ev'n of this wretched life a certainty. 
The clouds are still above; and, while I speak, 
a second deluge o'er our heads may break. 
Should I be snatch'd from hence, and thou remain, 
without relief, or partner of thy pain, 
how couldst thou such a wretched life sustain? 
Should I be left, and thou be lost, the sea 
that buried her I lov'd, should bury me. 
Oh could our father his old arts inspire, 
and make me heir of his informing fire, 
that so I might abolish'd Man retrieve, 
and perish'd people in new souls might live. 
But Heav'n is pleas'd, nor ought we to complain, 
that we, th' examples of mankind, remain."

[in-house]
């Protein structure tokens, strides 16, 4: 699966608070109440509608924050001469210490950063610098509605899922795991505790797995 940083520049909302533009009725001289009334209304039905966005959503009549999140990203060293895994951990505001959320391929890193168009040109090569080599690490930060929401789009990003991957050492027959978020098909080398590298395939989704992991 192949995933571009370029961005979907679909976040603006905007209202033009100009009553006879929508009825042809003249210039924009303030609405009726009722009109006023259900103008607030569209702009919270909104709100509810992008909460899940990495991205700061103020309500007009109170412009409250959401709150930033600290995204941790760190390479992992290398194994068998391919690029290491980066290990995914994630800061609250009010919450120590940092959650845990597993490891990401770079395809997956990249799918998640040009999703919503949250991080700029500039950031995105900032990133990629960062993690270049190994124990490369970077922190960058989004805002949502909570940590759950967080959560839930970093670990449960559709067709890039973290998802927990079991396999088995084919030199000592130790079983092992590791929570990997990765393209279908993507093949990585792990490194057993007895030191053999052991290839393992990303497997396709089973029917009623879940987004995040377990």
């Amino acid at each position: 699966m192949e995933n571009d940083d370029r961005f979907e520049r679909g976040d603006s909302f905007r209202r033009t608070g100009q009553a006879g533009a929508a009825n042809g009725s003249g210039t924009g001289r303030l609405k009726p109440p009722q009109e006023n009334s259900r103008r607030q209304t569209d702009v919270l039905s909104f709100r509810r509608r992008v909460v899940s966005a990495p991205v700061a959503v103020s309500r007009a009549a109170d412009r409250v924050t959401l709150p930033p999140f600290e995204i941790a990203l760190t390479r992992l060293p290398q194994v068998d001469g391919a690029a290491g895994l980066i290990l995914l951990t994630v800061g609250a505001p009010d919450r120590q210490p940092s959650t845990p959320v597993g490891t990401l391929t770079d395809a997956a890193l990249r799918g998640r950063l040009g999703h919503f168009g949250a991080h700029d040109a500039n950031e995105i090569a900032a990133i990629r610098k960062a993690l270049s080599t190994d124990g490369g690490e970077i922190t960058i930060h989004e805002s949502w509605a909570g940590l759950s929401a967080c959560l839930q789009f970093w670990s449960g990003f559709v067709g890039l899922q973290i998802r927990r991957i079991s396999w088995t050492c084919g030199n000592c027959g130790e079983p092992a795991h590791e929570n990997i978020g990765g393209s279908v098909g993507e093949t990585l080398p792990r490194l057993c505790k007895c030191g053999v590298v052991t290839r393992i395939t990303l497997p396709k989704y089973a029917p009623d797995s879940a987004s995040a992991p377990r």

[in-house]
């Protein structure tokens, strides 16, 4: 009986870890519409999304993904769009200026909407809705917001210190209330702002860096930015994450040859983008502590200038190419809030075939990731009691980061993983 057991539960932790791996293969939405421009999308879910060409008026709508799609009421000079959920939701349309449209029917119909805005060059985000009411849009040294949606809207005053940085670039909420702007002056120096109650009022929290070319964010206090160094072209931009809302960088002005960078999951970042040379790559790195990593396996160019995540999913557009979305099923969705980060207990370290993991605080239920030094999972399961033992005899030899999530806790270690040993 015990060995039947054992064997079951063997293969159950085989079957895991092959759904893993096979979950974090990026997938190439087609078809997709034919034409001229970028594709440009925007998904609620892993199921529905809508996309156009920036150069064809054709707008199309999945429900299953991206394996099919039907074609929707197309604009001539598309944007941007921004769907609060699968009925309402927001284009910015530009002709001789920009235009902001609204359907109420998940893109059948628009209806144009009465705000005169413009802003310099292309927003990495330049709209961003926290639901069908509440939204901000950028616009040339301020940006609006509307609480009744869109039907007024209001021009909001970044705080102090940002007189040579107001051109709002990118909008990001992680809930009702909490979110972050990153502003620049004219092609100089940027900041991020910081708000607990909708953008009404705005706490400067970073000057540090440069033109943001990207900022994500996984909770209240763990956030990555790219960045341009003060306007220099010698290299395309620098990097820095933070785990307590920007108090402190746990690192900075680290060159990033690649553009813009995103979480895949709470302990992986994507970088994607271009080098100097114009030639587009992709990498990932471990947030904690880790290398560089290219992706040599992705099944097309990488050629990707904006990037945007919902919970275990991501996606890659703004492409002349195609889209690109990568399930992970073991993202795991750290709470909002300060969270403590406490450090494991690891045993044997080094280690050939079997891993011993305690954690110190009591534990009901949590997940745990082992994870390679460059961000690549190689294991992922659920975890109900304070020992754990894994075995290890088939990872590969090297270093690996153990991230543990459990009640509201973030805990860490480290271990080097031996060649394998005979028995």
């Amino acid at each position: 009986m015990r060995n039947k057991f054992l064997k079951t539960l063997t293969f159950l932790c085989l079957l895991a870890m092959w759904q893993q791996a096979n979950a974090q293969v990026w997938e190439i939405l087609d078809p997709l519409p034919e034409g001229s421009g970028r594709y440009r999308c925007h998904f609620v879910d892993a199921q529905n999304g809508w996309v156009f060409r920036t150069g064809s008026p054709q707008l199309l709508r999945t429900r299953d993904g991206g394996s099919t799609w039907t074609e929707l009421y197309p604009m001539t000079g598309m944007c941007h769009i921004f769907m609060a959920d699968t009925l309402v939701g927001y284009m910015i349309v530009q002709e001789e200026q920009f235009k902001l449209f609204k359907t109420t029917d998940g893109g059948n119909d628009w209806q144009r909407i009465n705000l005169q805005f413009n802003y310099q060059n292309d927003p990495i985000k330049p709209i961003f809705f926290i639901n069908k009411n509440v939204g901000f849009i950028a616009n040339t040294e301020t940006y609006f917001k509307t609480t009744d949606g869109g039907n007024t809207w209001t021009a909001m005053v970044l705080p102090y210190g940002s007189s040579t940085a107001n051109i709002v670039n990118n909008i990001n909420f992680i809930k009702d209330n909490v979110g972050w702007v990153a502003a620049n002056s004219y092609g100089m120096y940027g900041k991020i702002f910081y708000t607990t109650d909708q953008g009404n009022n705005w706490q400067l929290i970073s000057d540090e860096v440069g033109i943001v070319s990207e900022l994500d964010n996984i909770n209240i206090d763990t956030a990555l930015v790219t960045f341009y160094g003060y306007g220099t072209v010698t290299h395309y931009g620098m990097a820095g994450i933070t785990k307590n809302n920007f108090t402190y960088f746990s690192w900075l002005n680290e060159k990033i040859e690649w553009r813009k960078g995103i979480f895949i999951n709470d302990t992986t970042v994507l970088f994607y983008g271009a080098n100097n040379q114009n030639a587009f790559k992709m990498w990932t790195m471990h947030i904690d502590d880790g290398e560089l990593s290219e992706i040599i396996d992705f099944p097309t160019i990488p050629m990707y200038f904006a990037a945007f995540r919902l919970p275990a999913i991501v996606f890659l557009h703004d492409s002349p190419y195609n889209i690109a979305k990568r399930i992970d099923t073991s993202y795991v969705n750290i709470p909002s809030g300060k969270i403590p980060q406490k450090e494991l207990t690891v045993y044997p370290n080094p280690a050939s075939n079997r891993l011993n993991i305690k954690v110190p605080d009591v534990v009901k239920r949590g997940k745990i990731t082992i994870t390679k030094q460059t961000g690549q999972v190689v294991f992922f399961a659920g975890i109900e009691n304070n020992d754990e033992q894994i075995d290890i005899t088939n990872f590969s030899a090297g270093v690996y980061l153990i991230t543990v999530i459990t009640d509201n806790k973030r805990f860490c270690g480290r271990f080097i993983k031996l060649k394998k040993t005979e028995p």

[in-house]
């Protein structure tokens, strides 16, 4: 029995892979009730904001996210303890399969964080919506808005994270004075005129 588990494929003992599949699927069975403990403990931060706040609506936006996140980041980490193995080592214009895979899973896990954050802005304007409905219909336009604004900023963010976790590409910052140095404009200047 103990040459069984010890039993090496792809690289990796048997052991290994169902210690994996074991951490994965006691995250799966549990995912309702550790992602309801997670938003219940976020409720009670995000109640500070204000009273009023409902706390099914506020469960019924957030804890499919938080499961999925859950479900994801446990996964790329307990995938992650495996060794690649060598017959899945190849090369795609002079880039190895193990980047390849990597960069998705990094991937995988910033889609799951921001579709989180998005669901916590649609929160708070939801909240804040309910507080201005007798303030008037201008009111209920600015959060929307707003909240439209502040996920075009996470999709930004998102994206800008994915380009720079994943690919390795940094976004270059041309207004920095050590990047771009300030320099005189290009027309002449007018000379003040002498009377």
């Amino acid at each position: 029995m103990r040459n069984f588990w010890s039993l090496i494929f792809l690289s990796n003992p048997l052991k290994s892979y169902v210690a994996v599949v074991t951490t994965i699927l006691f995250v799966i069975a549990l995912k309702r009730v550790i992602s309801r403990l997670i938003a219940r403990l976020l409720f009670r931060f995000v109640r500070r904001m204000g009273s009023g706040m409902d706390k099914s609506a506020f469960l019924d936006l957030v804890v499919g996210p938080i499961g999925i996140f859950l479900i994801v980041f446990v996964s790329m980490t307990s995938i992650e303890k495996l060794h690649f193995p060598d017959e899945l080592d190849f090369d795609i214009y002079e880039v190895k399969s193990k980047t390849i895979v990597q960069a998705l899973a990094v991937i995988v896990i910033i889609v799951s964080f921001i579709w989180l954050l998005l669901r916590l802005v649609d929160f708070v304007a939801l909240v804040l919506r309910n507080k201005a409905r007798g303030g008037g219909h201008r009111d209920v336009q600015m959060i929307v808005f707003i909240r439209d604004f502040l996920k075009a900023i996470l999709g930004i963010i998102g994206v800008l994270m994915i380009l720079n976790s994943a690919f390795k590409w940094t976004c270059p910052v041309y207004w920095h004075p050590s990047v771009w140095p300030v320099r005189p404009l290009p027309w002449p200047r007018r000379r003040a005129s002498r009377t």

He said; the careful couple join their tears: 
and then invoke the gods, with pious prayers. 
Thus, in devotion having eas'd their grief, 
from sacred oracles they seek relief,
and to Cephysus' brook their way pursue: 
the stream was troubled, but the ford they knew,
with living waters, in the fountain bred, 
they sprinkle first their garments, and their head, 
then took the way, which to the temple led.
The roofs were all defil'd with moss and mire,
the desart altars void of solemn fire. 
Before the gradual, prostrate they ador'd; 
the pavement kiss'd; and thus the saint implor'd.

Prayer of Deucalion and Pyrrha

[1.377] "O righteous Themis, if the Pow'rs above 
by pray'rs are bent to pity, and to love,
if human miseries can move their mind,
if yet they can forgive, and yet be kind -
tell how we may restore, by second birth, 
mankind, and people desolated Earth." 

Reply by Themis

[1.381] Then thus the gracious Goddess, nodding, said:
"Depart, and with your vestments veil your head,
and stooping lowly down, with losen'd zones, 
throw each behind your backs, your mighty mother's bones."